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Thread: The Zen Teaching of Bodhidharma

  1. #1

    The Zen Teaching of Bodhidharma

    Has anyone read this book before? I'm trying to read it now and finding it difficult to plow through. I'm currently reading "The Bloodstream Sermon" trying to make heads or tails out of it.

    Maybe it's too advanced for this beginner!

  2. #2
    Hi Jigetsu,

    Yes, and it is wonderful. We have had a couple of threads on Bodhidharma before that I will quote and link to. There are a few things to keep in mind in reading the book.

    First, most of the story of "Bodhidharma" is a legend built up over the centuries, a paradigm that is meant to inspire and instruct on the path. His life is much like that of "Moses" leading the children over the Red Sea ... a story of liberation that may not have happened as historical event, but inspires us to liberation too today. Little is known about him, most of the stories of Bodhidharma ... such as his meeting with "Emperor Wu" ... were not added to his biography until centuries later, probably by story tellers wishes to embellish and teach a lesson. Here is more on the topic, by a scholar, if you wish ...

    Only one of the writings in that book might arguably actually be by Bodhidharma, the "Two Entrances and Four Practices". Red Pine, in another good book "Zen Baggage", comments on his earlier Bodhidharma translations, "How much of it was actually by Bodhidharma is unknown, but even scholars agree that the one called [Two Entrances and] Four Practices was most likely his." In his "The Bodhidharma Anthology", Jeffrey Broughton writes, "For decades discussion [by scholars] both Japanese and Western, has concentrated on the Two Entrances [and Four Practices], and has come to the consensus that only this text can be attributed to Bodhidharma." Historian John McRae agrees ...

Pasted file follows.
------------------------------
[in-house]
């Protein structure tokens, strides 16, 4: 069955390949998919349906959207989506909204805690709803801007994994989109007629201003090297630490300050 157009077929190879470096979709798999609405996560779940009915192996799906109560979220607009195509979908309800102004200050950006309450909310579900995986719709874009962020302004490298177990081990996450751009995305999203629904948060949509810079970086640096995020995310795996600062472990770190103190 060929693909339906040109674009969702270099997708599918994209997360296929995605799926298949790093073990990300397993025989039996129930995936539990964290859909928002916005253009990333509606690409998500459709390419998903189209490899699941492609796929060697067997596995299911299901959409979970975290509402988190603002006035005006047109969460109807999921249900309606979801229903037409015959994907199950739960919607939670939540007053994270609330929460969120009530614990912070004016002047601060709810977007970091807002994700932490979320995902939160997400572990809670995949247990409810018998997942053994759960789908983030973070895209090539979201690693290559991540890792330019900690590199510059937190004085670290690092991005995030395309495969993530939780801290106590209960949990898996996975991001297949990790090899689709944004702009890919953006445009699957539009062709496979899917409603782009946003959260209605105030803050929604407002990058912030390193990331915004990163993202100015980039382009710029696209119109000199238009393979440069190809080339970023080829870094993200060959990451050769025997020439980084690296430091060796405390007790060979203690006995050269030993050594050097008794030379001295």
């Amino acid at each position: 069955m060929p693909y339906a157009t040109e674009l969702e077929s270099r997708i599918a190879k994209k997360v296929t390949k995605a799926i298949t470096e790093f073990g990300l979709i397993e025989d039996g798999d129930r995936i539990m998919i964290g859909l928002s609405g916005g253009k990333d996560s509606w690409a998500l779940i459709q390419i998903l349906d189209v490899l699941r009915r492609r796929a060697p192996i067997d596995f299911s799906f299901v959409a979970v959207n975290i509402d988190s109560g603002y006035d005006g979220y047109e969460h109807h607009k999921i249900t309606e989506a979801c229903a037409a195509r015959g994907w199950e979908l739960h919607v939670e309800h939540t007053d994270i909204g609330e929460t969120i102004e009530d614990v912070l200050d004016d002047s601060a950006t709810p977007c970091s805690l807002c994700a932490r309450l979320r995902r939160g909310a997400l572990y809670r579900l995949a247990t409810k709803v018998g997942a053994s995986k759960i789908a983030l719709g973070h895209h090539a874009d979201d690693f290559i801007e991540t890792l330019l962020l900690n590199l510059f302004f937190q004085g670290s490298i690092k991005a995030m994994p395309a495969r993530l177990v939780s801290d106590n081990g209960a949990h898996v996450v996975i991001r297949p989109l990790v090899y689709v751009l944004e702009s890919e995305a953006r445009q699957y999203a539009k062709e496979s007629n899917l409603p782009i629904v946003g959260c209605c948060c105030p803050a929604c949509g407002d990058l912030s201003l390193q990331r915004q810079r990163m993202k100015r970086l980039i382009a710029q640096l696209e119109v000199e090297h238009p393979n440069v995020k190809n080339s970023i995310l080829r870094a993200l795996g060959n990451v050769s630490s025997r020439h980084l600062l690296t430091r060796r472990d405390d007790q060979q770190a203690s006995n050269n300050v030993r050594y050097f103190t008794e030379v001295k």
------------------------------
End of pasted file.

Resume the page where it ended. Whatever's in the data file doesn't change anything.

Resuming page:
Even then, the case is far from strong, and based on much supposition. Further, it is hard to say that "Zen" even yet existed, or that that writing is even particularly a "Zen (Chan in Chinese) text", perhaps being at most what is known as proto-Chan. I once wrote an essay over at ZFI in which I found some Shikantaza flavor in it, but was really reaching a bit ( The other texts in the book, such as the "Bloodstream Sermon" were written centuries after the time of Bodhidharma, by some authors from later Zen schools. They can be a bit hard to understand because one needs to know both Zen and Mahayana "lingo" and philosophical ideas to know what is being expressed in them. However, Red Pines footnotes and introduction in the book are very helpful in that regard.

    Here is more on Bodhidharma the Legend, including the Bodhidharma Action Figure ...

    I hope that helps.

    Gassho, Jundo
    Last edited by Jundo; 03-18-2013 at 05:01 AM.

  3. #3
    Its my favorite next to "Realizing Genjokoan", read it 2 years ago or so, I think I approached it rather like poetry, some parts made much sense to me. Large parts not made sense to me, but thats ok, I think, as long as a few seeds make it. Nothing to advice, just enjoy Jigetsu,

  4. #4
    Thanks for the links here Jundo - made todays reading interesting.
    I enjoyed the ZFI essay - and the discussion leading on from it.



  5. #5
    I have this text also and rather like it myself. It is also a favorite equal to branching streams by suzuki roshi
    Sat today

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